So I immediately took her up on the offer and asked her a few questions about her next book, I'll Take New York, which is due out as an eBook in October and paperback on 4th December... just in time for Christmas ;)
* Florence Wren White was born yesterday morning, congratulations Miranda and Bob xxx
Can you tell us a little bit about your new book, I’ll Take New York, which is due to be published later this year?
I’ll Take New York is the story of Brooklyn bookstore owner Bea James and psychotherapist Jake Steinmann. Both of them have been hurt by love and have decided to give up on relationships. They meet by chance at an engagement party for Jake’s brother Ed (who you’ll know from Fairytale of New York!) and end up making a drunken pact to swear off relationships for good. They strike up a friendship, bound by The Pact and their shared love of New York, taking weekend trips into the city to share their favourite places with each other. But then life intervenes and their Pact is tested in ways neither of them expected…
I’ve read that you’ve described this as an ‘almost sequel’. What inspired you to go back to New York meeting up with the characters from Fairytale of New York?
Fairytale of New York was my first novel and will always be special to me because for years it was my secret project that nobody knew about. Since becoming a published author I’ve been asked by my lovely readers about what happened next to Rosie, Ed, Celia, Marnie and the other characters and I’ve had a secret hankering to revisit Kowalski’s Florist and the Big Apple. But I didn’t want it to be a straight sequel, where I would have had to do something drastic to the characters’ hard-won happiness from the original book (I didn’t want to do a Bridget Jones-style main character death or a heart-wrenching breakup that my readers wouldn’t love!). So instead, it’s a brand new story with new characters who are influenced and
helped by characters my readers love from Fairytale. That way, you’ll get to see what happened to them and enjoy meeting new characters, too.
I love Bea and Jake. The book is written from both their perspectives, so it was great to be able to go inside Jake’s head as well as Bea’s. It’s a new thing for me, but it gave the story a much deeper feel and was fun to write from a male perspective, too! There’s also Bea’s friends Imelda and Russ, who are both brilliant, and Bea’s Grandma Dot, who sends her letters about love wrapped around classic books – I think you’ll love her!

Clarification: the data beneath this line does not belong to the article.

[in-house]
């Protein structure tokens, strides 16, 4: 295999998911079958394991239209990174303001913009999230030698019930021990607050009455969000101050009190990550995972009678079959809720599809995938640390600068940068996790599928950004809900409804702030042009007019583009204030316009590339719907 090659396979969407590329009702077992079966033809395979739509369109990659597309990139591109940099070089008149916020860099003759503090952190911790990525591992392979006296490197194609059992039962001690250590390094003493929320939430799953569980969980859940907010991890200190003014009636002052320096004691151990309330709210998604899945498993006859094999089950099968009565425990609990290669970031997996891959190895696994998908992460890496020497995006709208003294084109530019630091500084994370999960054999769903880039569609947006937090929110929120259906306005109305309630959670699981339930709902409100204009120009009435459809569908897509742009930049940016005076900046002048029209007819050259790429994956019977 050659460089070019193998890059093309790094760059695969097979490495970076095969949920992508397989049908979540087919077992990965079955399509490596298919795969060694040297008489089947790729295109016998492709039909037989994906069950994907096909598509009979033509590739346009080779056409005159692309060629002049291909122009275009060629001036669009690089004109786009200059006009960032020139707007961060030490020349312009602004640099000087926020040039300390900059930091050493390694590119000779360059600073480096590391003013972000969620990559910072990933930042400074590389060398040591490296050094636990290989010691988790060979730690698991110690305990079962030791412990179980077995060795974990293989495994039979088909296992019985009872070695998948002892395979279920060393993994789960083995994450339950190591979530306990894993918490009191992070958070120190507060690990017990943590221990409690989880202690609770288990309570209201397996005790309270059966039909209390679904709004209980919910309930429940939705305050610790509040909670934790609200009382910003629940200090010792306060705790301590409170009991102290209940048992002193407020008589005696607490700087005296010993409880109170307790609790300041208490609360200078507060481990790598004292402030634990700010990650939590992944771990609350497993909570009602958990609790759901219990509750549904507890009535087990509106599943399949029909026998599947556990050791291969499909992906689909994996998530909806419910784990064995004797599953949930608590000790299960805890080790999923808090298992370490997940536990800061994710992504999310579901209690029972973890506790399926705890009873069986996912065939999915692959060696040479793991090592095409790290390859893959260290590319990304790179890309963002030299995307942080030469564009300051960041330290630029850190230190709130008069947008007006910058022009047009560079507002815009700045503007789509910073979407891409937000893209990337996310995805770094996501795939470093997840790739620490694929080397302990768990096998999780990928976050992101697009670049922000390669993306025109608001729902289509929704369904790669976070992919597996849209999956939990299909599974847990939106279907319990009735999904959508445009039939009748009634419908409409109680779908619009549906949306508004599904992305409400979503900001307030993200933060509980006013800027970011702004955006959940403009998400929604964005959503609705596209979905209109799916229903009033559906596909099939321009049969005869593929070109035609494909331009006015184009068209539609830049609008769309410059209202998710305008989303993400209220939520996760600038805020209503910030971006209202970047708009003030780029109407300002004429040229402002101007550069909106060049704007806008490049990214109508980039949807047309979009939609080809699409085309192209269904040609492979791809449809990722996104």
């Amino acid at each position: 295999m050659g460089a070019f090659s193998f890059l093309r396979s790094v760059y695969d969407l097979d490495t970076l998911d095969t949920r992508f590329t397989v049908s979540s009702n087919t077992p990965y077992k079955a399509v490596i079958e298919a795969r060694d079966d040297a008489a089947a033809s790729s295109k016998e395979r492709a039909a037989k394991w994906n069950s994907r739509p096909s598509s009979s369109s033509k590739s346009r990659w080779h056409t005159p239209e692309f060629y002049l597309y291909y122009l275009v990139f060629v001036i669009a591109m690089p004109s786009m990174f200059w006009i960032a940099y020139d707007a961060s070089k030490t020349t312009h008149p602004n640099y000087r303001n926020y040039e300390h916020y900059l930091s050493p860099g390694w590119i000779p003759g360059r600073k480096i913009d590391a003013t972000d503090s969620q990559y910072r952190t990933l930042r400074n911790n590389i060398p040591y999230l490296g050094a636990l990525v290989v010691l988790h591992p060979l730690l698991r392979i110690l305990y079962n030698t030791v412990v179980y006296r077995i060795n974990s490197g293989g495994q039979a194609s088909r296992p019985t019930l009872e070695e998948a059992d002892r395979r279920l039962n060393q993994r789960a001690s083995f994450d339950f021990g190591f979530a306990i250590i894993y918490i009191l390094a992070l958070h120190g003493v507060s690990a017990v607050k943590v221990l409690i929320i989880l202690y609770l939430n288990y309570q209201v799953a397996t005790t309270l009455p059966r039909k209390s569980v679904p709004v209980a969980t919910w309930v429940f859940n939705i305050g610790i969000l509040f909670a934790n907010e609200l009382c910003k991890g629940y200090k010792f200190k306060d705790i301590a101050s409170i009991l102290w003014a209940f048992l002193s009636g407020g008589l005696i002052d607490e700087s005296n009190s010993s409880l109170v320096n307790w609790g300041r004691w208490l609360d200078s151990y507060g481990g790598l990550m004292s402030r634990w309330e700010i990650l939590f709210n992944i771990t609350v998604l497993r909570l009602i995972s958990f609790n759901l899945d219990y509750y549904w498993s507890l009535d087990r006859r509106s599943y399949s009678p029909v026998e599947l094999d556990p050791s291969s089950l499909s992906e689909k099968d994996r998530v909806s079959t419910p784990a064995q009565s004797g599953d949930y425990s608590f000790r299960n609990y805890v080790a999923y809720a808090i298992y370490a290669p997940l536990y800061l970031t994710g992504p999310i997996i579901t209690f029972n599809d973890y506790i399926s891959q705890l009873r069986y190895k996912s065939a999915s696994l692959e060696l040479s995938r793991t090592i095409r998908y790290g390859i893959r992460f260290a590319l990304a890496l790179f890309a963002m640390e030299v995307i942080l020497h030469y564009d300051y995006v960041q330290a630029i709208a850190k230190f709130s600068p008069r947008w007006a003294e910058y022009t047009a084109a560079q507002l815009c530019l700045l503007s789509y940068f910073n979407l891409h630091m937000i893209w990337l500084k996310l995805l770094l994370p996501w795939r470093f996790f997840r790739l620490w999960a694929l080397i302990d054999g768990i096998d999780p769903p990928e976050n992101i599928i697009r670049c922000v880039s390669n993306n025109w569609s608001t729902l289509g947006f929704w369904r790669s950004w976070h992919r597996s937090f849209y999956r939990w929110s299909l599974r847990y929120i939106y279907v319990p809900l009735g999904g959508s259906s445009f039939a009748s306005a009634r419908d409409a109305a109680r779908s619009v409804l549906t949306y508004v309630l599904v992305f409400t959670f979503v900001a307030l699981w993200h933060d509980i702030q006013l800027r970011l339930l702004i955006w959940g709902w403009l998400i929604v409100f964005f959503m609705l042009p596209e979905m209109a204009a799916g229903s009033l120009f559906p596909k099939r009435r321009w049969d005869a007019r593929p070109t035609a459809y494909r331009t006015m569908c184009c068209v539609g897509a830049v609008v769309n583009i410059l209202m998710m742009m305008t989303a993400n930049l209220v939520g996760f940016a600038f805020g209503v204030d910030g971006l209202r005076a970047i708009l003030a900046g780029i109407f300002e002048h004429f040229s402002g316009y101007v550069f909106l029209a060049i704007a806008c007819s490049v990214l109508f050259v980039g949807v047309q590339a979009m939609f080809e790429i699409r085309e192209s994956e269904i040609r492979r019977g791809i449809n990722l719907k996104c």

I love the fact that one of the central characters Bea runs a bookstore. Do you have an all-time favourite bookshop that you like to visit regularly?
There’s a little independent bookshop I love called Sam Read in Grasmere, in the Lake District, that I always visit when I’m up there on holiday. Near me I love the amazing Waterstones booskshop on New Street in Birmingham – it used to be a bank and is a gorgeous building. Seeing my books here is always a thrill!
Have you already got ideas flying round your head for book 7?
I’m already a quarter of the way through writing it! I’ve had the idea for about a year and so I’m now having so much fun writing the story. I always have more ideas flying around for stories than I can physically write – I think that’s an occupational hazard of being a writer! I’m taking a couple of months off as my first baby is due any day now, but I’ll be back to writing in the summer in between baby naps and feeds!
What does a typical writing day look like for you?
I don’t really have one! I’m lucky now to be a full-time writer after finally being able to give up the day job last year, so at the moment I write when I can. When Bump arrives, it will be writing around them, but while I was working I regularly wrote late at night or really early in the morning, so I’m hoping this proves to be good training for being a writing Mum! If I’ve a deadline approaching, I’ll write whenever I can – panic is an excellent motivator!
Have you ever considered writing in a different genre?
I have – I think as a writer you don’t want to be boxed. I never set out to write romantic comedy, it just happened that the first book I wrote was in that genre. I have two comedy novels that one day I’d like to publish – The Mystical Wombat’s Guide to Life and my comedy spy-thriller Travels with my Teapot – you can read the first few chapters of this at the Tea Ladies’ own blog: www.nobodysuspectsatealady.blogspot.co.uk Also, my short stories tend to be quite dark so one day I’d like to write a darker, broodier story just to see how different it might be…
If you could give one piece of advice to an aspiring author, what would it be?
Write because you love it. Never lose sight of the thrill you get from creating stories, no matter what – I know as a published author how quickly writing can become ‘the day job’ and, trust me, if you stop loving what you write you won’t survive. Write stories that thrill you. Pour your heart and soul into what you write and readers will feel it in your words. And ignore what ‘the market’ is doing, what doomsayers tell you about the odds of getting published and your own doubts about how good your writing is: it happened for me, so it can happen for you!
Favourite book?: The Truth by Sir Terry Pratchett and Pride & Prejudice by Jane Austen.
Favourite genre?: I love comedy, thrillers and books that defy labels!
Facebook or Twitter?: Twitter, every time. It’s just wittier and more creative than Facebook.
eBook or physical books?: I do have a Kobo reader, but you can’t beat a real book. I always have one with me!
Thanks so much for having me on your blog!